People make Places: Valentina Rognoli and Barbara Cuerden

It has been almost a month since I returned to Ottawa from Europe. Yet, what inspired me to finally sit down and write about my experiences was a stapled copy of references from the book “Il Progetto della Natura” by Giuseppe Salvia, Valentina Rognoli, and Marinella Levi. Thus, it is only fair that I begin my story with Politecnico di Milano.

Roma to Milano

The blast of horn came from terminus 25 at about 5pm – a piercing, penetrating sound that flew out from The Eternal City of Rome and died mournfully in the field of poppies. That was the signal for the departure of the coach. I silently bid farewell to my wonderful cousin Ekaterina and her family – whom I have last seen in St. Petersburg, Russia twenty years ago – and shook hands with a spruce Italian businessman. He looked with distaste at the deep cyan of the Roman sky arching over poppy fields and began a typical “stranger on the train” conversation. Massimo was headed home, whereas my aim was to reunite with Valentina and see for myself a vast library of materials that she so diligently put together for the department of industrial design.

Valentina Rognoli

“Welcome home, welcome home!” – said Massimo in perfect English, as the train dashed past mansions and ironwork fences with wild vines.

“Here is my number, and you let me know what you think of Milano tomorrow.”

Continue reading

Advertisements

Designers appreciate Nature innately: A potential cure to God’s complex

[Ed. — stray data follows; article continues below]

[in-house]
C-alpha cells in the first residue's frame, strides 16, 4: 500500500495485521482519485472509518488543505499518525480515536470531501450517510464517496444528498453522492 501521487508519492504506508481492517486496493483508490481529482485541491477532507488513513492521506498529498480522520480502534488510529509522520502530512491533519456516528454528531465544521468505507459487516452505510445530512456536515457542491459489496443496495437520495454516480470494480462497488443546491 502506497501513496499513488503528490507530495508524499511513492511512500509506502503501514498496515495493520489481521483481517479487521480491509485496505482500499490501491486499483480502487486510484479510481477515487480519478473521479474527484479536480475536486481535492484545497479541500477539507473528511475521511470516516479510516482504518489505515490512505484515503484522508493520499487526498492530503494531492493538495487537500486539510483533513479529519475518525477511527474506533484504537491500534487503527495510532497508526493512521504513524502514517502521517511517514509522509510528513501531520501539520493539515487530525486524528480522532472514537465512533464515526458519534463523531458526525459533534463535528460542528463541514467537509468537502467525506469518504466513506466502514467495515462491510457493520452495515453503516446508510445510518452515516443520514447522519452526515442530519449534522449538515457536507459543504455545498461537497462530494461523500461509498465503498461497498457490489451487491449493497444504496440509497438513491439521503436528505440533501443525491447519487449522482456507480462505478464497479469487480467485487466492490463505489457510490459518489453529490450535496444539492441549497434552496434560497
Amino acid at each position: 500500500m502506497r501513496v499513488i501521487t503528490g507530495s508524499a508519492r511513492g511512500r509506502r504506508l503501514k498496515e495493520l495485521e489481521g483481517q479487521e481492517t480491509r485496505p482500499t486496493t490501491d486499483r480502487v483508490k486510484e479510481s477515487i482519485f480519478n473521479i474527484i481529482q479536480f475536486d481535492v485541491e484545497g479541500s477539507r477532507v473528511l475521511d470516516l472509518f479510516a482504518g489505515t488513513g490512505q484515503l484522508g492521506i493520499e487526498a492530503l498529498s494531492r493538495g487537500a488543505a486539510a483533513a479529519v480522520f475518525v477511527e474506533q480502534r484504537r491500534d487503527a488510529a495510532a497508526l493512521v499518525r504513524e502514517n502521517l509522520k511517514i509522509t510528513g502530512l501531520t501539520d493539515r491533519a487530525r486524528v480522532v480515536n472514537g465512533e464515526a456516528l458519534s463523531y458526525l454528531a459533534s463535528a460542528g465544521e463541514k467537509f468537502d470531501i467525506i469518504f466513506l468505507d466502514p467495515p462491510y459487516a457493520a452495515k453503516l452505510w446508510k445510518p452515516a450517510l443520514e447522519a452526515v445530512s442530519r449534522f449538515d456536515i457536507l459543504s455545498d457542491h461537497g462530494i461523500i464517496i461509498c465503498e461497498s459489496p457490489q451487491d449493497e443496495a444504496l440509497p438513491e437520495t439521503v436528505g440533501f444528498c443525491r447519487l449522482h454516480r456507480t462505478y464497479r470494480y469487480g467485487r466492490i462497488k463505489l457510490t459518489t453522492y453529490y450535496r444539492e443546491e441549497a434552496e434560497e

My friend and colleague Anthony Dewar has an addiction. He gets to the TED talks website, then wakes up hours later and finds he has looked at over 50 videos. I have a similar problem, when it comes to MIT online lectures. Yesterday Anthony sent me a link to a talk by Tim Harford titled Trial, error, and the God complex. A couple of days earlier, we had a brief conversation about a well-known debate between algorithm vs. heuristic approach followers. Before I proceed, here’s a talk.

When I was working on a civil engineering project in a far-away land called Nova Scotia, my professor made sure we all knew what engineering was about. He once said:

Engineering is an algorithm. The design process can be fast or slow, but the important thing is the guarantee of the perfect solution.

After thinking about this for a week, I quit engineering.

Continue reading

Children are great innovators, or how to start re-making our world one mini-project at a time

How many 8th grade students does it take to change a lightbulb? None, they will use LEDs instead.

No? Nothing? Alright, I tried. The point is, children are extremely creative, intelligent, innovative, and most of all – knowledgeable about current technologies. We have become a nation of superb retail shoppers. But who is raising the planet’s future product developers?

Children of today have great skills of using products – their bedrooms are full of the latest toys from iPod to Razor Skateboard, but I don’t think much of it could be dismantled and then reassembled into anything functional. Children of today, just like children of any generation, crave active involvement in the meat of their toy. They want to use their eyes, hands, brains in the service of innovation, even if it is confined to their bedroom laboratory with a bent paperclip as the only tool available.

I witnessed this craving firsthand, when I taught a course at Carleton University SID department this May to 8th and 9th grade students with the help of my friend and colleague Corey McMahon. In this hands-on course titled Re-Making Your World: From Garbage to Goods! students got a taste of what it was like to design a new product from materials that would otherwise end up in a landfill. Or, as nature likes to call it, upcycle.

Relaxing on a sculpture near Mckenzie Building after final presentations. Photo: A kind anonymous passer-by.

Continue reading